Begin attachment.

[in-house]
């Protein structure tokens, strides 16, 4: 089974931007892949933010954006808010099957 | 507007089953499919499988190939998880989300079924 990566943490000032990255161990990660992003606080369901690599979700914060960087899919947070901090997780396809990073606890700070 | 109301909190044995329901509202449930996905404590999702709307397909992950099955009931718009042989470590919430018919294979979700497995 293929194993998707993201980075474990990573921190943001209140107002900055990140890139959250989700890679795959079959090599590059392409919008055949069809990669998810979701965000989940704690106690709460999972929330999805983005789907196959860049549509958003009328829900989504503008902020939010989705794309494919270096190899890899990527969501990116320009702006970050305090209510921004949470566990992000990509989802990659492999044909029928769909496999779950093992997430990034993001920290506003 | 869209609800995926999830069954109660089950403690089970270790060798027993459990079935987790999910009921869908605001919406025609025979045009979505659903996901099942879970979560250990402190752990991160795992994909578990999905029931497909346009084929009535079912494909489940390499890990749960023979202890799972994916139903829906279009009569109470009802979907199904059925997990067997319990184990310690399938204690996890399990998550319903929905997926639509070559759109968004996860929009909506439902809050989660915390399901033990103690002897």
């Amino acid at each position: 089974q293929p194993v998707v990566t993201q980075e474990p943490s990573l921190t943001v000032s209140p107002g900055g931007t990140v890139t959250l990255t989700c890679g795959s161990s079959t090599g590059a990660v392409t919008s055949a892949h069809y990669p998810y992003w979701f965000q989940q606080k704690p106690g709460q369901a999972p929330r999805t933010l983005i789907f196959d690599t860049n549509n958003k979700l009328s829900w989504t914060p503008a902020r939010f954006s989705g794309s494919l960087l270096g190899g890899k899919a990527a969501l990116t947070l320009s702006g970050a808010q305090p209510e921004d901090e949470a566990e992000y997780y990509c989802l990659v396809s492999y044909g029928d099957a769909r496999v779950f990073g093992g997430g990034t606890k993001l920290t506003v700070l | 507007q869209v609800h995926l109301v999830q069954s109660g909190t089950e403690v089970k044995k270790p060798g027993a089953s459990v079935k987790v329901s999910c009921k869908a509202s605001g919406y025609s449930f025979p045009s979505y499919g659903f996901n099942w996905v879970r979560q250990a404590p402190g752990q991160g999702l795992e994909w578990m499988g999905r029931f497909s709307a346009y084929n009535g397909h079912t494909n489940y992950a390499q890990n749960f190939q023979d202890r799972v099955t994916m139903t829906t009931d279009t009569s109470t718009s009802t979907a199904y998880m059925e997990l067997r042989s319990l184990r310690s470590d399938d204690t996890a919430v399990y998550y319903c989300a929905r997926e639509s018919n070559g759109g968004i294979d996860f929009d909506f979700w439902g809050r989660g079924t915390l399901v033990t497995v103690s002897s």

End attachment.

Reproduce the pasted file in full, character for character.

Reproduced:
[in-house]
């Protein structure tokens, strides 16, 4: 089974931007892949933010954006808010099957 | 507007089953499919499988190939998880989300079924 990566943490000032990255161990990660992003606080369901690599979700914060960087899919947070901090997780396809990073606890700070 | 109301909190044995329901509202449930996905404590999702709307397909992950099955009931718009042989470590919430018919294979979700497995 293929194993998707993201980075474990990573921190943001209140107002900055990140890139959250989700890679795959079959090599590059392409919008055949069809990669998810979701965000989940704690106690709460999972929330999805983005789907196959860049549509958003009328829900989504503008902020939010989705794309494919270096190899890899990527969501990116320009702006970050305090209510921004949470566990992000990509989802990659492999044909029928769909496999779950093992997430990034993001920290506003 | 869209609800995926999830069954109660089950403690089970270790060798027993459990079935987790999910009921869908605001919406025609025979045009979505659903996901099942879970979560250990402190752990991160795992994909578990999905029931497909346009084929009535079912494909489940390499890990749960023979202890799972994916139903829906279009009569109470009802979907199904059925997990067997319990184990310690399938204690996890399990998550319903929905997926639509070559759109968004996860929009909506439902809050989660915390399901033990103690002897």
């Amino acid at each position: 089974q293929p194993v998707v990566t993201q980075e474990p943490s990573l921190t943001v000032s209140p107002g900055g931007t990140v890139t959250l990255t989700c890679g795959s161990s079959t090599g590059a990660v392409t919008s055949a892949h069809y990669p998810y992003w979701f965000q989940q606080k704690p106690g709460q369901a999972p929330r999805t933010l983005i789907f196959d690599t860049n549509n958003k979700l009328s829900w989504t914060p503008a902020r939010f954006s989705g794309s494919l960087l270096g190899g890899k899919a990527a969501l990116t947070l320009s702006g970050a808010q305090p209510e921004d901090e949470a566990e992000y997780y990509c989802l990659v396809s492999y044909g029928d099957a769909r496999v779950f990073g093992g997430g990034t606890k993001l920290t506003v700070l | 507007q869209v609800h995926l109301v999830q069954s109660g909190t089950e403690v089970k044995k270790p060798g027993a089953s459990v079935k987790v329901s999910c009921k869908a509202s605001g919406y025609s449930f025979p045009s979505y499919g659903f996901n099942w996905v879970r979560q250990a404590p402190g752990q991160g999702l795992e994909w578990m499988g999905r029931f497909s709307a346009y084929n009535g397909h079912t494909n489940y992950a390499q890990n749960f190939q023979d202890r799972v099955t994916m139903t829906t009931d279009t009569s109470t718009s009802t979907a199904y998880m059925e997990l067997r042989s319990l184990r310690s470590d399938d204690t996890a919430v399990y998550y319903c989300a929905r997926e639509s018919n070559g759109g968004i294979d996860f929009d909506f979700w439902g809050r989660g079924t915390l399901v033990t497995v103690s002897s």